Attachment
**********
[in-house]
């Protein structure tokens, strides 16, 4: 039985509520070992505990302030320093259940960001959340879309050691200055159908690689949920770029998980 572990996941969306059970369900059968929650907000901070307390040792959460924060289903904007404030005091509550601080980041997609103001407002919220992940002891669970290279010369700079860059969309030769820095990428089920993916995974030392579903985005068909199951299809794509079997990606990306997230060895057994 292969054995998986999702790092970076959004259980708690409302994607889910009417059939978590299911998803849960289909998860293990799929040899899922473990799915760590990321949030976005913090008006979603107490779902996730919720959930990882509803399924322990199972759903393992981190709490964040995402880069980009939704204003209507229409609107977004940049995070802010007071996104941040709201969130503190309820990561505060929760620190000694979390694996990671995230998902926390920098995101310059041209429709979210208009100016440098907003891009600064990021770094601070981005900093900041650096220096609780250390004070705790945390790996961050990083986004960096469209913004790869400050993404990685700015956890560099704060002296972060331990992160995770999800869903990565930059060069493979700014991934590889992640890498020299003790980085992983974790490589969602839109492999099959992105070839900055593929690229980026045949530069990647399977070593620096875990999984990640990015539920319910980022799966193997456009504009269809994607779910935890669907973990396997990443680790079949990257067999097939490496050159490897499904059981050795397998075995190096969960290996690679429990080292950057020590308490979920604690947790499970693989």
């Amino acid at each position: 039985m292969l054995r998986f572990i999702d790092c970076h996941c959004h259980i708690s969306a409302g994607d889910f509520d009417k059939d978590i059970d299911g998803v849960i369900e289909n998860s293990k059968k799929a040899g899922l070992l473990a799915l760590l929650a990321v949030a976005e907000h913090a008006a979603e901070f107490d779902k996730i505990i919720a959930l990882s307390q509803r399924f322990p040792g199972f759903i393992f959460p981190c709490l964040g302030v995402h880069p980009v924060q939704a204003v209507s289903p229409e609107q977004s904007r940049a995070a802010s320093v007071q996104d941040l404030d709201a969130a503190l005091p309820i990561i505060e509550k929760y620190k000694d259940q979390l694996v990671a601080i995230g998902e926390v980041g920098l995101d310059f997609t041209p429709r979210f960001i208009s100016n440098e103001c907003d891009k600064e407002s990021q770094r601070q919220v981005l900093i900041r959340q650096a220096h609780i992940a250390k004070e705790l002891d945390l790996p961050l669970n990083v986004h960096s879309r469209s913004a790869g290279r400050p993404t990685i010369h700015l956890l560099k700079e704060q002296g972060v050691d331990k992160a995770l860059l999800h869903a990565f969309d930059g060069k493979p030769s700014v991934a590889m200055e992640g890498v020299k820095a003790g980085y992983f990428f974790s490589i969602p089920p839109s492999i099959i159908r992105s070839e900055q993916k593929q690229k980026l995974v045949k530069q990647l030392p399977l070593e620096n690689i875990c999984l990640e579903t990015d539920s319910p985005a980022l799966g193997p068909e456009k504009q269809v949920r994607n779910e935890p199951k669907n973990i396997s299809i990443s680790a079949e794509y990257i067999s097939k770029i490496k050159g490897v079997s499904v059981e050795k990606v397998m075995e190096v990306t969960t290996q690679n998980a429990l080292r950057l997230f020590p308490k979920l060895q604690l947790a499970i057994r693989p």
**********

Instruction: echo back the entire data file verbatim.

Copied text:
[in-house]
């Protein structure tokens, strides 16, 4: 039985509520070992505990302030320093259940960001959340879309050691200055159908690689949920770029998980 572990996941969306059970369900059968929650907000901070307390040792959460924060289903904007404030005091509550601080980041997609103001407002919220992940002891669970290279010369700079860059969309030769820095990428089920993916995974030392579903985005068909199951299809794509079997990606990306997230060895057994 292969054995998986999702790092970076959004259980708690409302994607889910009417059939978590299911998803849960289909998860293990799929040899899922473990799915760590990321949030976005913090008006979603107490779902996730919720959930990882509803399924322990199972759903393992981190709490964040995402880069980009939704204003209507229409609107977004940049995070802010007071996104941040709201969130503190309820990561505060929760620190000694979390694996990671995230998902926390920098995101310059041209429709979210208009100016440098907003891009600064990021770094601070981005900093900041650096220096609780250390004070705790945390790996961050990083986004960096469209913004790869400050993404990685700015956890560099704060002296972060331990992160995770999800869903990565930059060069493979700014991934590889992640890498020299003790980085992983974790490589969602839109492999099959992105070839900055593929690229980026045949530069990647399977070593620096875990999984990640990015539920319910980022799966193997456009504009269809994607779910935890669907973990396997990443680790079949990257067999097939490496050159490897499904059981050795397998075995190096969960290996690679429990080292950057020590308490979920604690947790499970693989």
């Amino acid at each position: 039985m292969l054995r998986f572990i999702d790092c970076h996941c959004h259980i708690s969306a409302g994607d889910f509520d009417k059939d978590i059970d299911g998803v849960i369900e289909n998860s293990k059968k799929a040899g899922l070992l473990a799915l760590l929650a990321v949030a976005e907000h913090a008006a979603e901070f107490d779902k996730i505990i919720a959930l990882s307390q509803r399924f322990p040792g199972f759903i393992f959460p981190c709490l964040g302030v995402h880069p980009v924060q939704a204003v209507s289903p229409e609107q977004s904007r940049a995070a802010s320093v007071q996104d941040l404030d709201a969130a503190l005091p309820i990561i505060e509550k929760y620190k000694d259940q979390l694996v990671a601080i995230g998902e926390v980041g920098l995101d310059f997609t041209p429709r979210f960001i208009s100016n440098e103001c907003d891009k600064e407002s990021q770094r601070q919220v981005l900093i900041r959340q650096a220096h609780i992940a250390k004070e705790l002891d945390l790996p961050l669970n990083v986004h960096s879309r469209s913004a790869g290279r400050p993404t990685i010369h700015l956890l560099k700079e704060q002296g972060v050691d331990k992160a995770l860059l999800h869903a990565f969309d930059g060069k493979p030769s700014v991934a590889m200055e992640g890498v020299k820095a003790g980085y992983f990428f974790s490589i969602p089920p839109s492999i099959i159908r992105s070839e900055q993916k593929q690229k980026l995974v045949k530069q990647l030392p399977l070593e620096n690689i875990c999984l990640e579903t990015d539920s319910p985005a980022l799966g193997p068909e456009k504009q269809v949920r994607n779910e935890p199951k669907n973990i396997s299809i990443s680790a079949e794509y990257i067999s097939k770029i490496k050159g490897v079997s499904v059981e050795k990606v397998m075995e190096v990306t969960t290996q690679n998980a429990l080292r950057l997230f020590p308490k979920l060895q604690l947790a499970i057994r693989p």